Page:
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Keats CEO Matt Eggemeyer: Manufacturing a strong culture

June 25, 2021 Article 6 min read
Jim Proppe

Starting on the shop floor and working his way up to the C-suite, Keats Manufacturing CEO Matt Eggemeyer learned the secret of many successful multigenerational organizations: investments in staff and culture pay for themselves many times over.

Close-up view of a machine operator operating a machine.Matt Eggemeyer fondly recalls his first job with Keats Manufacturing — helping out on weekends in the “sorting department,” which happened to be in front of the television in his great grandmother’s living room. He and his sister would count parts and put them in envelopes ready to be picked up by his grandfather on a Monday morning. Years later, Matt joined Keats as a college graduate eager to learn the rest of the family business. He never left.

Matt started his career on the shop floor working in various positions, including machine operator, quality control, shipping, and truck driver. As the company grew, Matt was offered an opportunity to move into an office position overseeing human resources.

Matt quips, “I never got an MBA; I got a 'KeatsBA.’ It was super valuable for the position that I have now.”

Today Matt oversees the growing multigenerational precision metal stamping business started by his grandfather and great uncle in 1958. When he joined the company in 1991, it had around 60 staff, which has grown to about 240 people today. The company is headquartered in Wheeling, Ill., with additional operations in El Paso, Texas, and El Marqués, Mexico.

Matt’s unique path to the top ensured he understood the business well but, more importantly, he learned about the people who formed the backbone of the company.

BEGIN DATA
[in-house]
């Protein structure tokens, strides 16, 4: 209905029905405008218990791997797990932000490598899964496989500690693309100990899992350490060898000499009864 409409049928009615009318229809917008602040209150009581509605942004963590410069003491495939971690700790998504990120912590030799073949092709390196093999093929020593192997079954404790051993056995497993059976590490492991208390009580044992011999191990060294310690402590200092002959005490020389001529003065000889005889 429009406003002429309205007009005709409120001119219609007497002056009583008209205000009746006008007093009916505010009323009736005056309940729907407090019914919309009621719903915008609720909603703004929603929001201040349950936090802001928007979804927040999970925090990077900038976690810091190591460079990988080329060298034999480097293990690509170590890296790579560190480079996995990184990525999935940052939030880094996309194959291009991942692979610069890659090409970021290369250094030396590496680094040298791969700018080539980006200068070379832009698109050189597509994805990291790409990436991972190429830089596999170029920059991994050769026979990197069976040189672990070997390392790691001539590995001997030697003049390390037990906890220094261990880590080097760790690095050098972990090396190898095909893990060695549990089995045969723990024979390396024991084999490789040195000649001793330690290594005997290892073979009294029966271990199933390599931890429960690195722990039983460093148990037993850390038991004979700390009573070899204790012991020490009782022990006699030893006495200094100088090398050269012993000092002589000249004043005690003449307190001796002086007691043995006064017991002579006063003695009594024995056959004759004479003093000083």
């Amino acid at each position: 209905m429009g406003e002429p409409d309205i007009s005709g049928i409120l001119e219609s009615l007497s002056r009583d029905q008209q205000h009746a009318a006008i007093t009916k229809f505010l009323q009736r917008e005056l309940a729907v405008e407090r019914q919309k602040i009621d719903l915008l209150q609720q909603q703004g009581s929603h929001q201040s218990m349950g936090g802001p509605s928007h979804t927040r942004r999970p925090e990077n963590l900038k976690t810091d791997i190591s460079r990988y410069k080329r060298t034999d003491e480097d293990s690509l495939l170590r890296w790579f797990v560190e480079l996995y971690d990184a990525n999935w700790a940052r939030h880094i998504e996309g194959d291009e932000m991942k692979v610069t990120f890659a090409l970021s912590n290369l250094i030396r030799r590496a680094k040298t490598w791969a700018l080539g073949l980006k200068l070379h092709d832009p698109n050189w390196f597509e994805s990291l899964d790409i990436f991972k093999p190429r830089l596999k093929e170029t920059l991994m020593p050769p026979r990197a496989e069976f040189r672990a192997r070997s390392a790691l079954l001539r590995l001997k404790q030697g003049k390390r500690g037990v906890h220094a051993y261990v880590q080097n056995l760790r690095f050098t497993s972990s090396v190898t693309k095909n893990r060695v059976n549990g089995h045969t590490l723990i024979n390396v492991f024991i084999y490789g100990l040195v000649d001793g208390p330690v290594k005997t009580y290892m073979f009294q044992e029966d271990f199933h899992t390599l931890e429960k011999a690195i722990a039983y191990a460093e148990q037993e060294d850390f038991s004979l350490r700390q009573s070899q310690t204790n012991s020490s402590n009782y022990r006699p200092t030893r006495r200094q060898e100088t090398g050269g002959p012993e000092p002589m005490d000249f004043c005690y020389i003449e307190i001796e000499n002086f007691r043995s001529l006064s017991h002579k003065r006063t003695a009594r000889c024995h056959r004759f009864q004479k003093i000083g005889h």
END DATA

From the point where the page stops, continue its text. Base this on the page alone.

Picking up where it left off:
“Manufacturing is not about the processes or the documents or the machines. It’s all about the people who run the place — not the owners or the executives — but the folks out on the floor.”

His early years working on the shop floor gave Matt high respect for the staff’s technical abilities and a solid realization of how critical they are to the company’s success. With the manufacturing world becoming more globalized and commoditized, he connected business survival to not just outstanding products but a professional, forward-thinking, and satisfied staff connected by a strong culture.

To advance the culture, Matt started promoting manufacturing as a profession — not a “job” — and invested in the tools and modern workplace environment the staff needed to be top performers.

Another key part of professionalizing the company was eliminating segregation between management and floor staff.

“Breaking down the wall between the executives and the folks that work in the shop was critical in building our culture. I want the office staff to know everybody in the shop; I want them to know their stories — it’s a big part of the culture piece.”

Matt says, over time, these changes led to increased buy-in and a strong owner’s mentality among Keats’ staff.

“What makes Keats unique is the staff who act more like owners than the owners do because they love what they do and they love the company. It makes my job easier because I’ve got great people running this company, and they like being here.”

We have a similar story at Plante Moran. Over our 100 years as a firm, we’ve learned that a well-nurtured culture brings people from the entire organization into a similar alignment. Our founding partners understood that if you coach staff on the culture, treat them well, and get to know them, you’ll get that owner’s mentality in your organization. The result? Our staff love serving clients and will always go the extra mile when needed.